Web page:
5 User Experience UX Design Tricks that Every Instructional Designer Needs to Know

5 User Experience UX Design Tricks that Every Instructional Designer Needs to Know

User Experience (UX) Design focuses on how someone interacts with a product, a piece of media, or a tool. UX Design has become part of product design, manufacturing, and even learning. We can see its impact every time that we open a door, browse a website, or use a coffee machine.

Applying UX Design within Learning and Development is sometimes referred to as Learner Experience (LX) Design. We have likely heard LX Design mentioned by our clients, our Learning Consultants, and our Project Managers. How can we leverage these techniques and improve our own work?

1. Understand the problem statement

As Instructional Designers, we have multiple customers. The client is often two parts: the stakeholder or senior manager that we are working with, and the learners. The client may have a need or a belief that may not align with their learner’s needs or beliefs.

For example, let’s say we have been asked to develop learning on how to use a form. The client tells us that the form is being completed incorrectly and this is causing costly rework. They want to remind their learners how to complete the form properly.

We could take that at face value and create the training that the client has asked for. Maybe we make a fun, gold-standard, interactive simulation and scenario-based training that we consider submitting for an award?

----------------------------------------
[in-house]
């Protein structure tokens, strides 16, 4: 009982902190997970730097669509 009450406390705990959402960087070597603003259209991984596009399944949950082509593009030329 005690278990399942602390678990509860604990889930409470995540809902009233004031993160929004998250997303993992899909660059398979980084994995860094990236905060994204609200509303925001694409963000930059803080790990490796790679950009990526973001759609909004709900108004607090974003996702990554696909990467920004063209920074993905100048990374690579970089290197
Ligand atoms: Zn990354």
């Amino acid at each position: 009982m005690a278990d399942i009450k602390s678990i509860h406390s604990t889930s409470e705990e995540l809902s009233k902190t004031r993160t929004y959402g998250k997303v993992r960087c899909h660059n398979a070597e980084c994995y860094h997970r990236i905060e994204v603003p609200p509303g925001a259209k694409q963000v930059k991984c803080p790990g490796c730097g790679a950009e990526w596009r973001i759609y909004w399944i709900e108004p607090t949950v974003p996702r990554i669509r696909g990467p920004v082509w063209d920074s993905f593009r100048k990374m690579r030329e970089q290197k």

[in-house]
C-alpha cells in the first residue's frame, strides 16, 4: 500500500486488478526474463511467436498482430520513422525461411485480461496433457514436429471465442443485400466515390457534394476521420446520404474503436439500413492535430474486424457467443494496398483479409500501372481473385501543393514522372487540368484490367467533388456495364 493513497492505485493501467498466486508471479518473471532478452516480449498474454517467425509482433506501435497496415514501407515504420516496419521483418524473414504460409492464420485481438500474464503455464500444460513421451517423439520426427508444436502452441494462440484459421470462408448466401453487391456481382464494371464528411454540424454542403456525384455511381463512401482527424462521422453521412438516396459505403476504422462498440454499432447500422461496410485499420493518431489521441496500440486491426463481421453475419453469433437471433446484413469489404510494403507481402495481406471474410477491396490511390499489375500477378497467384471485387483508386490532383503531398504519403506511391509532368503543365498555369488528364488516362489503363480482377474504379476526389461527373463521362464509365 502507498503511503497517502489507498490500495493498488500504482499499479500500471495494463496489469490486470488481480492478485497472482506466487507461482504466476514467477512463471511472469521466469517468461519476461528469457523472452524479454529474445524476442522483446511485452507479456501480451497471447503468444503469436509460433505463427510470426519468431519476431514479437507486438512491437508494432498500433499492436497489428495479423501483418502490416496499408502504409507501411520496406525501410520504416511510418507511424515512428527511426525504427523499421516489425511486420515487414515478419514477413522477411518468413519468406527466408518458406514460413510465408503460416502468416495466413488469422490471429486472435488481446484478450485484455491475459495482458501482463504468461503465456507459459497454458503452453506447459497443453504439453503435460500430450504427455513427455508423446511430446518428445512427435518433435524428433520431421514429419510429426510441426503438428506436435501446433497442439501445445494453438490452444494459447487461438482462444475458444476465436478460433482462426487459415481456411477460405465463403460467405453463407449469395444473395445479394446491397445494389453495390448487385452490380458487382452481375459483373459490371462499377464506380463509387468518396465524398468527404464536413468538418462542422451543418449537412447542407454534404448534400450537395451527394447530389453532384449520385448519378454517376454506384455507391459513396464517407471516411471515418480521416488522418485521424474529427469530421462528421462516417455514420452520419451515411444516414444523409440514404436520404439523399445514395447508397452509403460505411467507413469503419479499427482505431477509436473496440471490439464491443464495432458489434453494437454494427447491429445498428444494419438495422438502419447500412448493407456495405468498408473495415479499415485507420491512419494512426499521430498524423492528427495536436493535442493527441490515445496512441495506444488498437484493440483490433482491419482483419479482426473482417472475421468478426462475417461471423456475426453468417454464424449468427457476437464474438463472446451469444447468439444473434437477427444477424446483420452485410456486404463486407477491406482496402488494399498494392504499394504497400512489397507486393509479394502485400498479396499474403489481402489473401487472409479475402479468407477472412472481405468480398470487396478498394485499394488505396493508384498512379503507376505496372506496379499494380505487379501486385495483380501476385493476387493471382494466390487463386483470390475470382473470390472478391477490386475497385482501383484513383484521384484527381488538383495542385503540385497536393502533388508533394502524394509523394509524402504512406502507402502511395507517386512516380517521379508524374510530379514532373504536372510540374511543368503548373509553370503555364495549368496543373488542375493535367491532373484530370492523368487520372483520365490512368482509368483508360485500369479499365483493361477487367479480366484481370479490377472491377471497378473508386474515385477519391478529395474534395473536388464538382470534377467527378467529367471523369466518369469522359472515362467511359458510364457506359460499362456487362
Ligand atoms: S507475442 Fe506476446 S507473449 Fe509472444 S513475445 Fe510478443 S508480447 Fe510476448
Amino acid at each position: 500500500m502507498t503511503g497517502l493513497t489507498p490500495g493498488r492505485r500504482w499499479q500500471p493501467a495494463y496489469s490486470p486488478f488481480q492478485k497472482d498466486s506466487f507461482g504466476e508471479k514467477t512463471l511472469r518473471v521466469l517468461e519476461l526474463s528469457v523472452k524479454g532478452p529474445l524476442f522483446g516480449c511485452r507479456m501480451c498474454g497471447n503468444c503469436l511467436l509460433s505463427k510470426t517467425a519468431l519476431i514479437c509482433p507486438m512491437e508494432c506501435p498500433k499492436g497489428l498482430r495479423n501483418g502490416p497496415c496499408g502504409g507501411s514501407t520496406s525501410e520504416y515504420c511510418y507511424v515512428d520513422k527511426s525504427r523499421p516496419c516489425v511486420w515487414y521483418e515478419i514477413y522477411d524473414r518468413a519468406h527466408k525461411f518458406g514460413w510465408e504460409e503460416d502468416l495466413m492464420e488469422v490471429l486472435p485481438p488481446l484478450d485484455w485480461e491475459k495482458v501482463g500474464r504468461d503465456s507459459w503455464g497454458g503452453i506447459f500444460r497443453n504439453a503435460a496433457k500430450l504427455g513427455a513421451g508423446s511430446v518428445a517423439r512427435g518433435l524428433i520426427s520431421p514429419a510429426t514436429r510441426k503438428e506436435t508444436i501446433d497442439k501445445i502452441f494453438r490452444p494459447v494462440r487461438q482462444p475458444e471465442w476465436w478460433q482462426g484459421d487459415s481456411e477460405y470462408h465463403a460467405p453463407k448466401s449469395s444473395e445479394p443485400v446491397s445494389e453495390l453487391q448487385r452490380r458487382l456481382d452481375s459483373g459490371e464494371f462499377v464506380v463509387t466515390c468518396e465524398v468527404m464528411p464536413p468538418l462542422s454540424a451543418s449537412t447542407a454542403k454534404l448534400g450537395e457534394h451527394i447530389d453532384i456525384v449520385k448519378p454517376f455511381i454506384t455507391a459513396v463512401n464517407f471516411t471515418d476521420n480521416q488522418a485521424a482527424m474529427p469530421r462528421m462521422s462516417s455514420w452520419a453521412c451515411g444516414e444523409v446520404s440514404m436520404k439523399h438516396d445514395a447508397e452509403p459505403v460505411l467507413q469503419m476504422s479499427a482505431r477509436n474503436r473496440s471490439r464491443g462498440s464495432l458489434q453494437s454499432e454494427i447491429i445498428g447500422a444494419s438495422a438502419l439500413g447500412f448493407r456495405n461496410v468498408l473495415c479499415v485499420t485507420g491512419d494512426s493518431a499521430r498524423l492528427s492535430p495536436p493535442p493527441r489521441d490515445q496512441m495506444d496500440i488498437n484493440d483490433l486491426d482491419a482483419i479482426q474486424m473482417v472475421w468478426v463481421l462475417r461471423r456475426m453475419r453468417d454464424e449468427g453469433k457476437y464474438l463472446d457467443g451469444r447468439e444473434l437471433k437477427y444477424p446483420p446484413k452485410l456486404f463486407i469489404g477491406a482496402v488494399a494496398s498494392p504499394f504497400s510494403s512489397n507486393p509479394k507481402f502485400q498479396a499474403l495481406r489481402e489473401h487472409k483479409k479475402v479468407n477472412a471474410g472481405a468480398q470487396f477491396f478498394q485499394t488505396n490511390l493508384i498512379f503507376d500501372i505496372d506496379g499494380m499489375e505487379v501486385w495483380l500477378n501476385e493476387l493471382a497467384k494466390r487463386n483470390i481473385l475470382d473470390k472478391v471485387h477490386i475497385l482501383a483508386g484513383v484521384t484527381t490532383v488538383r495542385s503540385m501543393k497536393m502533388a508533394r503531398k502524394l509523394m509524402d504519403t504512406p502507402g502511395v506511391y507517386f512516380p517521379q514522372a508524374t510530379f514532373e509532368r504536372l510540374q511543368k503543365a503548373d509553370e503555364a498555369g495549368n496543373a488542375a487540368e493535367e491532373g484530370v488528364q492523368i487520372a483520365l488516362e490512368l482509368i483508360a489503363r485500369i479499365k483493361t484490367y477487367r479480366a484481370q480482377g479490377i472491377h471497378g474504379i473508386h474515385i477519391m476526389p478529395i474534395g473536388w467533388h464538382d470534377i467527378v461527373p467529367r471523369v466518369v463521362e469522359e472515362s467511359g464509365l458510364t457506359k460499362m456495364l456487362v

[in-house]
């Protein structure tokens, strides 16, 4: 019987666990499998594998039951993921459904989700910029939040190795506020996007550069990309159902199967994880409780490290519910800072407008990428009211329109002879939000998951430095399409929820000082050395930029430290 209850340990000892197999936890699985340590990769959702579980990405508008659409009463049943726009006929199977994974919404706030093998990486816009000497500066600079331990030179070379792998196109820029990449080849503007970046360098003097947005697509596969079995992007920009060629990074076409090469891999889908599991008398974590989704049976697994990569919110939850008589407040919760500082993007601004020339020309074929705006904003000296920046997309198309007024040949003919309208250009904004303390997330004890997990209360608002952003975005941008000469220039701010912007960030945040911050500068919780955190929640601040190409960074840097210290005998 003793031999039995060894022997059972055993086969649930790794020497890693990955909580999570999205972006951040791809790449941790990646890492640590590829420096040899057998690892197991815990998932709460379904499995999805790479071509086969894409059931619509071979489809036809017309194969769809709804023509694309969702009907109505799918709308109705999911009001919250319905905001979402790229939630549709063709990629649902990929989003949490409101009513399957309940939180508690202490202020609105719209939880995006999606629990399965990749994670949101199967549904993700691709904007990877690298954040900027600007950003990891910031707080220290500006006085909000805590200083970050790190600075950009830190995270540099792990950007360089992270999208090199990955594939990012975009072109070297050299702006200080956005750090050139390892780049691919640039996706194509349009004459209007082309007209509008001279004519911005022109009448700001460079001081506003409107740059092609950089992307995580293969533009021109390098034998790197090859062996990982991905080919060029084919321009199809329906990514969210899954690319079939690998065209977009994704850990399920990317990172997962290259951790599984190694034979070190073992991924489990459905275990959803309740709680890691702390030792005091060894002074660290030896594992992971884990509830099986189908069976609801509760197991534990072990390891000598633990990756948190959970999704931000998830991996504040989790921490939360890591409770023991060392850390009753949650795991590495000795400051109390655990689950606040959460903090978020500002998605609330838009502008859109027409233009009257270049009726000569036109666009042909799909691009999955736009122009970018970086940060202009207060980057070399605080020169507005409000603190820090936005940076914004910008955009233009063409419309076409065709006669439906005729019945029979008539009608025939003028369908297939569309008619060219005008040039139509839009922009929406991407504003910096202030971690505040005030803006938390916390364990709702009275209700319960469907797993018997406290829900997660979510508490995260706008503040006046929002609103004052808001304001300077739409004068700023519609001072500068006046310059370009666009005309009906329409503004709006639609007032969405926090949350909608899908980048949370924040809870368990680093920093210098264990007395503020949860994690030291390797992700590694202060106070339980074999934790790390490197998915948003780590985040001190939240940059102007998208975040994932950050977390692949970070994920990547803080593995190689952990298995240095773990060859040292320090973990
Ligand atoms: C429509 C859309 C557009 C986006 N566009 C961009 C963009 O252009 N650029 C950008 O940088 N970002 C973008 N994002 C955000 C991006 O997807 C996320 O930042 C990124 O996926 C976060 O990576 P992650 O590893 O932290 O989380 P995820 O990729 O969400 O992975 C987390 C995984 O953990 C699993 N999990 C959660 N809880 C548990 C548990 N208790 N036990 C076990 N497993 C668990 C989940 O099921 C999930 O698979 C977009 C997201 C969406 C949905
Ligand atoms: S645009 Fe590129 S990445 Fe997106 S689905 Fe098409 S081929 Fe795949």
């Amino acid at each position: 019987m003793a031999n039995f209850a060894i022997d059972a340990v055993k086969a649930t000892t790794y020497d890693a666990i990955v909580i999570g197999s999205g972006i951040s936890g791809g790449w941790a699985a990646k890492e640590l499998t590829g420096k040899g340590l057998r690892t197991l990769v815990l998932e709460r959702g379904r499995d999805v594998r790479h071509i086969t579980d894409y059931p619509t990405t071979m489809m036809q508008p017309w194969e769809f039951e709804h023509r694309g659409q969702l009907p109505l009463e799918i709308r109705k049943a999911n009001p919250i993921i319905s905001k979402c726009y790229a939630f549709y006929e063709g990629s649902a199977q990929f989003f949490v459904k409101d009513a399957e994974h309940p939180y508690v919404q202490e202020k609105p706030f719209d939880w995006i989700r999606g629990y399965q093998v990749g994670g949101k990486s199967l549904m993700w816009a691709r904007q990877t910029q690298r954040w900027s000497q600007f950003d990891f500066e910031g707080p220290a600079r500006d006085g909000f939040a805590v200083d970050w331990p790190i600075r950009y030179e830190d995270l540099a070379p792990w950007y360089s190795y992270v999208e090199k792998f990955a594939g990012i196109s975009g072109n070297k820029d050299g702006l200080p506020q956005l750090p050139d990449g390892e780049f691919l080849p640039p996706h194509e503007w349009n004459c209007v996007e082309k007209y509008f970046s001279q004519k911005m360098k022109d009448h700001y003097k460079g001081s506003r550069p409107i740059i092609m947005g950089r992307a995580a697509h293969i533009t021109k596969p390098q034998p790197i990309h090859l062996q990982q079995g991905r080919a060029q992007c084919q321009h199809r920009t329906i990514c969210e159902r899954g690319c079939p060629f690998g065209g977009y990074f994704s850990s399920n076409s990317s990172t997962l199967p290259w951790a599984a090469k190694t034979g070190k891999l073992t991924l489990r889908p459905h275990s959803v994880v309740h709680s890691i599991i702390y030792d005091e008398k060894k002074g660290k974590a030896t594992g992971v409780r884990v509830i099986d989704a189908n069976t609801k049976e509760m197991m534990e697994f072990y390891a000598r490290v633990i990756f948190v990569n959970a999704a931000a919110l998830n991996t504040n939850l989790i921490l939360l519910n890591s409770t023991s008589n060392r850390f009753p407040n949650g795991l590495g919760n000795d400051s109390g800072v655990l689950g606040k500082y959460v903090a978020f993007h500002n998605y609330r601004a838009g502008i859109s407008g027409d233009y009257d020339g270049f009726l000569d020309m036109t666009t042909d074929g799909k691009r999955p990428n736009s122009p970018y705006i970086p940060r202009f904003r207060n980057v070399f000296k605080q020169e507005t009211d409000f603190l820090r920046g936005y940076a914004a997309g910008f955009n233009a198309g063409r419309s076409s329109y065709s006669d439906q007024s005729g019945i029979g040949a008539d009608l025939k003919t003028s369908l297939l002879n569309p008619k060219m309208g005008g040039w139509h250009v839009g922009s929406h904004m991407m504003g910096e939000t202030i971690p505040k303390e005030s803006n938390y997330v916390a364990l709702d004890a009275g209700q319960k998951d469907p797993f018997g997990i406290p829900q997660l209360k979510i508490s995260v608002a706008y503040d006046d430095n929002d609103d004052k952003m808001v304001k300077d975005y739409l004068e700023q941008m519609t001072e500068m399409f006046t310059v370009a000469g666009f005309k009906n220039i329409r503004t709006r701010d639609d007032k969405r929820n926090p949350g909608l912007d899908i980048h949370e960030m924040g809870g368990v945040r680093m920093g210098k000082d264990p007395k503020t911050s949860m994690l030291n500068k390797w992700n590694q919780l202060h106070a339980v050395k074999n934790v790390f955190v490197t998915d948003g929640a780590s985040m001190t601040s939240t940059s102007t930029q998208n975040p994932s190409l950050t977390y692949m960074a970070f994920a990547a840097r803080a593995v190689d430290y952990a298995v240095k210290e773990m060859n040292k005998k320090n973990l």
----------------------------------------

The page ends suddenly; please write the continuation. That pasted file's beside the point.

Or we could spend some time with our learners first. By sitting with the team, observing their day-to-day role, and talking to them about the form, we might discover that the form is inefficient, repeats questions, and needs to be filled in under a strict time pressure. We might learn that the learner knows how to fill in the form; that’s not the problem. The problem is the process and their environment.

Knowing that, we now know that training on how to complete the form could anger or frustrate the team. They may feel that they are not being listened to by their management. In these instances, we need to have the courage to tell the client that they might be pursuing the wrong solution. We might also have the opportunity to work with the team supporting the form to suggest changes that improve not just the learner’s experience, but the underlying tool.